- Obama Press Conference Video: July 15, 2011 Presidential News Conference: Debt Ceiling, Debt Talks
- President Obama Interview with Scott Pelley Video July 12, 2011 CBS Evening News
- Obama Press Conference Video: July 11, 2011 Presidential News Conference on the Debt Ceiling
- President Obama Weekly Address Video, Transcript July 9, 2011 (Radio, YouTube Video)
- President Obama June Jobs Report Speech Video July 8, 2011: Statement on Unemployment
- President Obama Debt Ceiling Speech Video, Transcript July 7, 2011
- President Obama Debt Ceiling Speech Video July 5, 2011 Address on Debt Talks
- Obama Press Conference Video: June 29, 2011 Presidential News Conference
- President Obama Iowa Speech Video June 28, 2011 Address at Alcoa Davenport Works Factory
- President Obama Carnegie Mellon Univ. Speech Video June 24, 2011 Address in Pittsburgh, PA
- President Obama Fort Drum Speech Video June 23, 2011: Address to 10th Mountain Division Soldiers
- President Obama Afghanistan Speech Video June 22, 2011: Address on Afghan War Troop Withdrawal
- Obama Speech Video Dec 16. 2010: Statement on the Afghanistan-Pakistan Annual Review
- President Obama Puerto Rico Speech Video June 14, 2011 Address at Luis Munoz Marin International Airport
- President Obama Durham, North Carolina Speech Video June 13, 2011 Address at Cree, Inc.
- President Obama Weekly Address Video, Transcript June 11, 2011 (Radio, YouTube Video)
- President Obama Speech Video June 8, 2011 Address at Northern Virginia Community College in Alexandria
- Obama Merkel Press Conference Video: June 7, 2011 U.S. President, German Chancellor Joint News Conference
- President Obama State Dinner with German Chancellor Merkel Live Stream Video June 7, 2011
- President Obama Toledo, Ohio Speech Video June 3, 2011: Address at Chrysler Group Toledo Supplier Park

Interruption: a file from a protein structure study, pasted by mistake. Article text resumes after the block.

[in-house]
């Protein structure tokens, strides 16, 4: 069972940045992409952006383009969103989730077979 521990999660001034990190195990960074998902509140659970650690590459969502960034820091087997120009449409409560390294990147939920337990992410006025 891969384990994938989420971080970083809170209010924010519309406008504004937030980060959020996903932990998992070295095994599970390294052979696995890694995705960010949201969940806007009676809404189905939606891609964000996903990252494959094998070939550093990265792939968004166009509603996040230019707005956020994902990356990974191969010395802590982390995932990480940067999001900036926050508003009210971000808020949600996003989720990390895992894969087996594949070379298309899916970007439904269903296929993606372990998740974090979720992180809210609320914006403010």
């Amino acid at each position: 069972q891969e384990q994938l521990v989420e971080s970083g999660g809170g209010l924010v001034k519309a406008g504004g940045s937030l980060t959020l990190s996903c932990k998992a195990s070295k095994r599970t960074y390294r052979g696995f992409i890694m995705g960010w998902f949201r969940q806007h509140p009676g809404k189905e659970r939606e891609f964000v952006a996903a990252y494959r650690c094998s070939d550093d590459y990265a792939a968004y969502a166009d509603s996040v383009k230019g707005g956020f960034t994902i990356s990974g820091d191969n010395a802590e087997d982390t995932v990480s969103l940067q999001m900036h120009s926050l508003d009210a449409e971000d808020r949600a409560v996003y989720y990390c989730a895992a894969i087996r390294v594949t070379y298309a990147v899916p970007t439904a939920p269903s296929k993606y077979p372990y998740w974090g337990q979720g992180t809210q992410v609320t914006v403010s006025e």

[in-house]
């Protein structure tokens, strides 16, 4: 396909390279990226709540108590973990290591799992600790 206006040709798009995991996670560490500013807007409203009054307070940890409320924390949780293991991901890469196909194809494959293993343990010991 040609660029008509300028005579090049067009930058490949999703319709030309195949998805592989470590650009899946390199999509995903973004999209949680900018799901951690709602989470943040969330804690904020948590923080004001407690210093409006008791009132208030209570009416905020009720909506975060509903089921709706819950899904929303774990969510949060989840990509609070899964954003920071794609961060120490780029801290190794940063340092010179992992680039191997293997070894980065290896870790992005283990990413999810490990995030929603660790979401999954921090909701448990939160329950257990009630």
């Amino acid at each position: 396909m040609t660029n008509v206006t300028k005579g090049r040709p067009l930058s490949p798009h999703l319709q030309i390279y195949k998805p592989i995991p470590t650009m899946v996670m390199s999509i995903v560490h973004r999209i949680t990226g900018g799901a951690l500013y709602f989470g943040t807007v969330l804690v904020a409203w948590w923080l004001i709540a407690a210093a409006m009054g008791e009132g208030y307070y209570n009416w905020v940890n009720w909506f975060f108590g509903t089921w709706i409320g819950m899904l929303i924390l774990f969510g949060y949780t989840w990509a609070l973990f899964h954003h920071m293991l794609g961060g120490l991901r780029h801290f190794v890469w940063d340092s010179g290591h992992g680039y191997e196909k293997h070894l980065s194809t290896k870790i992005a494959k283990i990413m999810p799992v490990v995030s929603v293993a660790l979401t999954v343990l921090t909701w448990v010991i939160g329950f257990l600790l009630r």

- President Obama Weekly Address Video, Transcript June 4, 2011 (Radio, YouTube)
- President Obama Memorial Day 2011 Speech Video: Arlington National Cemetery, Tomb of the Unknowns Wreath Laying Ceremony
- President Obama Joplin, Missouri Memorial Service Speech Video May 29, 2011: Joplin, Missouri Tornado
- President Obama Address to British Parliament Video May 25, 2011: Speech at Westminster Hall
- President Obama Dublin, Ireland Speech Video May 23, 2011 Address at College Green O’Connell Street Snow Patrol Concert
- President Obama May 24, 2011 State Dinner with Queen Elizabeth at Buckingham Palace (Video)
- President Obama AIPAC Speech Video: May 22, 2011 Address on Israel at AIPAC Policy Conference 2011
- President Obama Weekly Address Video, Transcript May 21, 2011 (Radio, YouTube)
- President Obama Middle East Speech Video May 19, 2011 Address on U.S. Policy in the Mideast and North Africa
- President Obama, Israeli Prime Minister Netanyahu Speech Video, Transcript: May 20, 2011 at the Oval Office
- President Obama Middle East Speech Video May 19, 2011 Address on U.S. Policy in the Mideast and North Africa
- President Obama Weekly Address Video, Transcript May 14, 2011 (Radio, YouTube)
- President Obama El Paso, Texas Speech Video May 10, 2011 Address on Immigration Reform at Chamizal National Memorial
- President Obama Weekly Address Video, Transcript May 7, 2011 (Radio, YouTube)
- President Obama 60 Minutes Video, Transcript May 8, 2011 Full Interview with Steve Kroft
- President Obama Weekly Address Video, Transcript May 7, 2011 (Radio, YouTube)
- President Obama Fort Campbell, Kentucky Speech Video May 6, 2011: Address to U.S. Troops
- President Obama Indianapolis, Indiana Speech Video May 6, 2011: Address at Allison Transmission Headquarters
- President Obama Ground Zero Video May 5, 2011: 9-11 Memorial Wreath Laying Ceremony
- President Obama Congressional Bipartisan Dinner Speech Video, Transcript May 2, 2011
- President Obama Speech Video May 1, 2011 Death of Osama Bin Ladin
- President Obama Speech Video April 28, 2011: CIA Director Gen. David Petraeus and Defense Secretary, Leon Panetta Nominations
President Obama Birth Certificate Speech Video April 27, 2011: Statement on Release of Original Birth Certificate
- President Obama Weekly Address Video, Transcript April 23, 2011 (Radio, YouTube)
- President Obama Facebook Town Hall Video April 20, 2011 Speech at Facebook Headquarters in Palo Alto, CA
- President Obama Speech Video April 12, 2011 Address on National Initiative to Support and Honor America’s Service Members and Families
President Obama Budget Speech Video April 8, 2011: Statement on Budget Deal and Budget Deficit, Avoiding Government Shutdown
- President Obama Weekly Address Video, Transcript April 9, 2011 (Radio, YouTube)
- President Obama Budget Speech Video, Transcript April 5, 2011 News Conference after Meeting with Congressional Leaders
- President Obama State of the Union Address 2011 Video: Jan. 25 Speech to Joint Session of Congress